14 Aug 2017
WATCH: Meet RV gypsies Lynne and Graeme and see inside their home on the road.
Cheerful couple, Graeme and Lynne Pilcher invites us in for a peek at full-time life on the road. As they approach 60, they want to travel while still in their prime. “We’re still healthy and can enjoy the beautiful parts of Australia we had never seen,” Lynne says. “We are grey nomads Gypsies on the road.”
There’s a cook-up going on at site 59 and neighbouring campers look up in envy. There’s not much Lynne Pilcher can’t make in the Avida (Australian Winnebago) motorhome she shares with her hubby Graeme.
“I do roasts, and I do stir fries outside. I can cook anything I would have cooked at home,” Lynne says of their 31-foot (9.5 metre) abode that has all the trimmings.
It’s a good thing, too. The couple recently sold their Yamba home on the NSW north coast. They now live full-time on the road and have been travelling for three years.
“If we were to go out and park in the middle of a sand paddock with no power, no anything, we can easily survive for five days, until our water runs out,” Lynne says. “If you can get water from somewhere it’s endlessly self-sufficient. We’ve got power and a generator.”
“It’s quite large,” Graeme says. “You should never go shopping on a rainy day. That’s the unfortunate mistake we made and ended up with this lovely vehicle.” He laughs.
Jokes aside, they’re very happy with their purchase. They actually had their eye on it for years before retiring. Why the sea change? As they approach 60, they want to travel while still in their prime.
“We’re still healthy and can enjoy the beautiful parts of Australia we had never seen,” Lynne says. “We are grey nomads Gypsies on the road. If you live in this full-time you have to take it all with you. You live with what you have on board.”
They make the most of their space.
“It’s not like going away for three months… you have to have clothing for all seasons: bushwalking gear, waterproof shoes, as well as all your documents, passports, computer, winter doonas, summer doonas… and fit it all in.”
The motorhome has a full-size shower and toilet (which becomes an ensuite), and queen bed.
“I love to be able to walk around the bed to make it. I’m not into climbing over it. If you want to have those extra comfort features you need to go to something this big. There’s storage under the bed and lots of windows and air so you don’t get mould and mildew.”
There’s also a fully functional kitchen.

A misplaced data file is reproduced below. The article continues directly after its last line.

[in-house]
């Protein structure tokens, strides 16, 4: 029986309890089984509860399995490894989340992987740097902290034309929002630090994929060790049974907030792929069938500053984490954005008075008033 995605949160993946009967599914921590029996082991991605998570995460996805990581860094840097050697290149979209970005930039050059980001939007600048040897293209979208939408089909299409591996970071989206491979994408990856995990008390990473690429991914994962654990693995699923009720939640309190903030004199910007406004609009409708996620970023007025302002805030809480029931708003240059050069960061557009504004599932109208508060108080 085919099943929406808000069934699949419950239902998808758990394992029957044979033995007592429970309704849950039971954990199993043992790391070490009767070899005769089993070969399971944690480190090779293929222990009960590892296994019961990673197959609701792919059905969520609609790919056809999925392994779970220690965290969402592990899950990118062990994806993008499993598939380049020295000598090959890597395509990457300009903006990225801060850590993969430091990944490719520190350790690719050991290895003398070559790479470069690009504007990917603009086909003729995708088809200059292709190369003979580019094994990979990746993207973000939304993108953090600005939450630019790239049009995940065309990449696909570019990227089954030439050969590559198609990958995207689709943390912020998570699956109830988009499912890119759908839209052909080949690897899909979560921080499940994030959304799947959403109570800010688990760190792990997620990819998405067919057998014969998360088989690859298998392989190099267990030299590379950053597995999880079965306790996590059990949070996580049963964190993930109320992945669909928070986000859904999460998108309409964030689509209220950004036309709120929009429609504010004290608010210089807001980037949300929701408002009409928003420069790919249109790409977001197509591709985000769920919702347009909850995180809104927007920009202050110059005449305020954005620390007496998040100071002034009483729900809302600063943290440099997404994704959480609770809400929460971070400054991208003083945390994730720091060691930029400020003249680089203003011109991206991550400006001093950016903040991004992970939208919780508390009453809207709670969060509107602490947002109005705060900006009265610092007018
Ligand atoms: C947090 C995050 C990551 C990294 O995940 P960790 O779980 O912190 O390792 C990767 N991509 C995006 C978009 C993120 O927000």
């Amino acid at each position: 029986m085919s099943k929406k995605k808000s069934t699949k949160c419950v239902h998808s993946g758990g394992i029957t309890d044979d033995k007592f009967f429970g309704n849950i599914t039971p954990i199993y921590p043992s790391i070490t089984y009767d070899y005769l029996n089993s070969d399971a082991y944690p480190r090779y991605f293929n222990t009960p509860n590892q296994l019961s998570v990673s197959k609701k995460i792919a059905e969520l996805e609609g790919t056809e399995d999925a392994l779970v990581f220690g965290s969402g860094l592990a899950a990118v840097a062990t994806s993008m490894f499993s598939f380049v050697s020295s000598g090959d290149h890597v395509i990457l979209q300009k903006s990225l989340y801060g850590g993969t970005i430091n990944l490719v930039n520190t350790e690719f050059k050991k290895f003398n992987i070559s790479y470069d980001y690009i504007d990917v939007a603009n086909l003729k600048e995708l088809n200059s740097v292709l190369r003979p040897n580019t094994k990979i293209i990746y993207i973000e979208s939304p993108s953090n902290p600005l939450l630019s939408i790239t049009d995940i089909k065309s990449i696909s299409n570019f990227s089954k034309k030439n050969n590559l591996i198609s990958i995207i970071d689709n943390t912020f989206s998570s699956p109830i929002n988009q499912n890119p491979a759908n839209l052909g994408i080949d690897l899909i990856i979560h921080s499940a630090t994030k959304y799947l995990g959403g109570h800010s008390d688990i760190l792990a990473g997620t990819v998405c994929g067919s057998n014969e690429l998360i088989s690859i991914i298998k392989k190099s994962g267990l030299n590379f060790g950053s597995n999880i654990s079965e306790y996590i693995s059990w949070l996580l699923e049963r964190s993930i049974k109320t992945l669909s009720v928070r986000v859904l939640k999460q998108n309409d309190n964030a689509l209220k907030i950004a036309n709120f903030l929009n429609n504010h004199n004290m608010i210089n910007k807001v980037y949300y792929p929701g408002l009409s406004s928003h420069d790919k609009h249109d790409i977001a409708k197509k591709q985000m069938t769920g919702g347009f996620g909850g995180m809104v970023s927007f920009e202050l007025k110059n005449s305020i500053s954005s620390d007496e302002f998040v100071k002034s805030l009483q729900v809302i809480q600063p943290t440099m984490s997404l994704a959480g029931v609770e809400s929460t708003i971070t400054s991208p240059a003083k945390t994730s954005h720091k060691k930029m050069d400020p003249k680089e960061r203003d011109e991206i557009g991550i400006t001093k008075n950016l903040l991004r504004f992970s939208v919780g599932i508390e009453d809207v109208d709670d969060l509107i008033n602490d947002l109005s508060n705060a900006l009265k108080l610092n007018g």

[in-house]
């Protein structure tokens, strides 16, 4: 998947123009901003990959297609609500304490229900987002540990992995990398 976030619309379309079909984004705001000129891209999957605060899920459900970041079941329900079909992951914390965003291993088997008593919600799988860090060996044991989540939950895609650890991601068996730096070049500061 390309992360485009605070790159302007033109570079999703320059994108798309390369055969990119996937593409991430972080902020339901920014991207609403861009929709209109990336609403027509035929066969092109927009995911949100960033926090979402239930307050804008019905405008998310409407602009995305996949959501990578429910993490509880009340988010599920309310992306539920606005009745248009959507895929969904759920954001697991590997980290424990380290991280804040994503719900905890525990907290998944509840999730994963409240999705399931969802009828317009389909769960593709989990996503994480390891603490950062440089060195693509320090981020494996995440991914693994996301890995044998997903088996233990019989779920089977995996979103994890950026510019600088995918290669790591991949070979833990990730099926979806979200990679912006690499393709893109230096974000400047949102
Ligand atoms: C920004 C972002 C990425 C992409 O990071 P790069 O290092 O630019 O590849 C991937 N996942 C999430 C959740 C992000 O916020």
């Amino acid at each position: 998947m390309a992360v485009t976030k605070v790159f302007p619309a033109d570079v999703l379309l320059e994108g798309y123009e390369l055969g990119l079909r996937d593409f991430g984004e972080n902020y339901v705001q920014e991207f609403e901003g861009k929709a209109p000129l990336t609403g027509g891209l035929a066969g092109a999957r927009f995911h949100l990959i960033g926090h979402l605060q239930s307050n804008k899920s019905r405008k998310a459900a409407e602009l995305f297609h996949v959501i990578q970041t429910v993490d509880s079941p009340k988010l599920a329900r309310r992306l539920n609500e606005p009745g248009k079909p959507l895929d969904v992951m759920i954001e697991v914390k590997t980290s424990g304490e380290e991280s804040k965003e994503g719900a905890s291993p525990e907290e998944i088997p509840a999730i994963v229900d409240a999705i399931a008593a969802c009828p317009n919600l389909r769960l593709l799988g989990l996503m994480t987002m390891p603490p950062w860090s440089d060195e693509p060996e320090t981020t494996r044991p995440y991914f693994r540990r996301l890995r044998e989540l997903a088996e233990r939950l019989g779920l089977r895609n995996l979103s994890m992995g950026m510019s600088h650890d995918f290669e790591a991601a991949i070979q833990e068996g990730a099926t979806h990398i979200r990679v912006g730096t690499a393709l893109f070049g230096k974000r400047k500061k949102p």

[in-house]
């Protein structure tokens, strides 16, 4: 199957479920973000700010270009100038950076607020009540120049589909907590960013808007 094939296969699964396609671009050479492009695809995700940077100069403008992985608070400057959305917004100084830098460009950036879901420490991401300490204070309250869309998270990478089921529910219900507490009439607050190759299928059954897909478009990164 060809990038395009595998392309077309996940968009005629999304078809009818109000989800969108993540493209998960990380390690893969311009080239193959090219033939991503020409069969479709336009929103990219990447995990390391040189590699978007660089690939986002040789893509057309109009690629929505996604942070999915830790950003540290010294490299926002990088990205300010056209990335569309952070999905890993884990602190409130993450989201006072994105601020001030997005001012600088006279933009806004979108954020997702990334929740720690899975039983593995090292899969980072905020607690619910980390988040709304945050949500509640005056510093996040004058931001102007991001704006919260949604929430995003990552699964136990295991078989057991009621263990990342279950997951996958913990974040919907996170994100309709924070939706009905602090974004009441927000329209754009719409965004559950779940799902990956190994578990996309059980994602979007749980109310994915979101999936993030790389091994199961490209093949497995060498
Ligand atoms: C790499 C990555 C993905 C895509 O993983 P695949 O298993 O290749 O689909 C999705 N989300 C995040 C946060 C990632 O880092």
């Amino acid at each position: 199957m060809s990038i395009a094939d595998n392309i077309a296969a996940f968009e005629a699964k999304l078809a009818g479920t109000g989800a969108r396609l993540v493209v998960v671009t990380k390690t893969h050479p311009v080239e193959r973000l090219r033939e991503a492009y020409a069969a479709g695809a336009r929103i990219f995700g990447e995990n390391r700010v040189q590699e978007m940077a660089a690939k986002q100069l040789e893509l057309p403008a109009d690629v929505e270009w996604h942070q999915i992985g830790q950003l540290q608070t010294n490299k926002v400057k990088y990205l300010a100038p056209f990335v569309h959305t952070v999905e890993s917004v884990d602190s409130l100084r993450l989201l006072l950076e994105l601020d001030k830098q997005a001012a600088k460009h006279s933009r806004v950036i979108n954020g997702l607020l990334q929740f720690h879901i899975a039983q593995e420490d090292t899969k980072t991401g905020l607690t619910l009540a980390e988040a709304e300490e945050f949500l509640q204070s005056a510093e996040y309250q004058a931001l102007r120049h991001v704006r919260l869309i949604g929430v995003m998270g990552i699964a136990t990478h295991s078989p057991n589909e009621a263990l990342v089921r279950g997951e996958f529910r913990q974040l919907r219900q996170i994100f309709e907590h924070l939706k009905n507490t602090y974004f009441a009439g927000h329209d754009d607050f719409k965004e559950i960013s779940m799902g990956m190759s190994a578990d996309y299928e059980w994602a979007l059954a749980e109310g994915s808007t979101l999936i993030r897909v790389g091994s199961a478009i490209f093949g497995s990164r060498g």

“A little more benchspace would be great. You’re limited on the amount of pots and pans you can have, so you have to clean as you go while you’re cooking so you’ve got that extra bowl to use in five minute’s time for something else.”
Graeme takes one of Lynne’s freshly baked Anzac biscuits and dunks it in his cuppa.
“My wife is the best chef to be found. She makes things so quickly, easily and they taste fantastic.” Graeme, meanwhile, does the talking. An essential skill for ice-breaking on the road.
“We’ve met lots of lovely like-minded people. They’re doing what we’re doing because they want to see the country. It’s an ideal way to travel and is by far cheaper than paying for accommodation in units or cabins, and flying.”
Of an evening, the pair can be found making the most out of the Jason recliners they added themselves. “Bearing in mind we’re not 20 anymore, so we like to recline with our feet up to watch telly at night.”
The biggest challenge is keeping food cold (Lynne shops for fresh fruit and veg every five days or so). The thing Graeme misses most is his tools. “I’ve gone from a large workshop facility with everything at my fingertips – from cranes, forklifts, gadgets and things – down to a small toolbox and drill.”
Lynne sometimes yearns for her garden. “You can’t even really have pot plants in the motorhome because you’re travelling between states.”
Their little red Suzuki Vitara (towed on an A-frame setup) gives them the flexibility to enjoy nature in other ways. “It works really well for us because we can set this vehicle up on site and use the car for doing shopping or touring around.”
Despite the challenges, they wouldn’t have it any other way. “It’s big enough for us to be comfortable,” Lynne says. “In three years of full-time touring, we still haven’t been everywhere. But we will. You can stay as long as a you want in a place you love or if you don’t like it, you can just get up the next morning and go.”
If you enjoyed Graeme and Lynne's story from the road, you're going to love Anne and Terry's outback adventure here.
If you’ve got a story from the road travelling Australia we’d love to hear from you. Email firstname.lastname@example.org
This travel feature was published in G’DAY Magazine.